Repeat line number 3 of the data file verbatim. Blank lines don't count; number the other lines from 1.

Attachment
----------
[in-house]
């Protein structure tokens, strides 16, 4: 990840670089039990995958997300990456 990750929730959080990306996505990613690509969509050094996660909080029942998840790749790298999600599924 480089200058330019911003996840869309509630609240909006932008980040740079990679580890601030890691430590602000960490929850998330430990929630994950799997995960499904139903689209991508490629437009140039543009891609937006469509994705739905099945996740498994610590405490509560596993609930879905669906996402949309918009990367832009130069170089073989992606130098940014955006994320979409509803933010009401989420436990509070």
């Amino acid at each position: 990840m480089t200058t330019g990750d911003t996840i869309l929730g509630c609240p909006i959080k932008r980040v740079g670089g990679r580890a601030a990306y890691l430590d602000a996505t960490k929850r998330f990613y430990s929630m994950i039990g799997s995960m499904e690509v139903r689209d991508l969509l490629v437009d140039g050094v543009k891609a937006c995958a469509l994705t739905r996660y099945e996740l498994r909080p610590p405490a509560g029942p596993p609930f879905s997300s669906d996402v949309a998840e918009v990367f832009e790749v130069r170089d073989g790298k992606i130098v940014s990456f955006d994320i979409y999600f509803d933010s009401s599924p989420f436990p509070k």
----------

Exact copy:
């Amino acid at each position: 990840m480089t200058t330019g990750d911003t996840i869309l929730g509630c609240p909006i959080k932008r980040v740079g670089g990679r580890a601030a990306y890691l430590d602000a996505t960490k929850r998330f990613y430990s929630m994950i039990g799997s995960m499904e690509v139903r689209d991508l969509l490629v437009d140039g050094v543009k891609a937006c995958a469509l994705t739905r996660y099945e996740l498994r909080p610590p405490a509560g029942p596993p609930f879905s997300s669906d996402v949309a998840e918009v990367f832009e790749v130069r170089d073989g790298k992606i130098v940014s990456f955006d994320i979409y999600f509803d933010s009401s599924p989420f436990p509070k």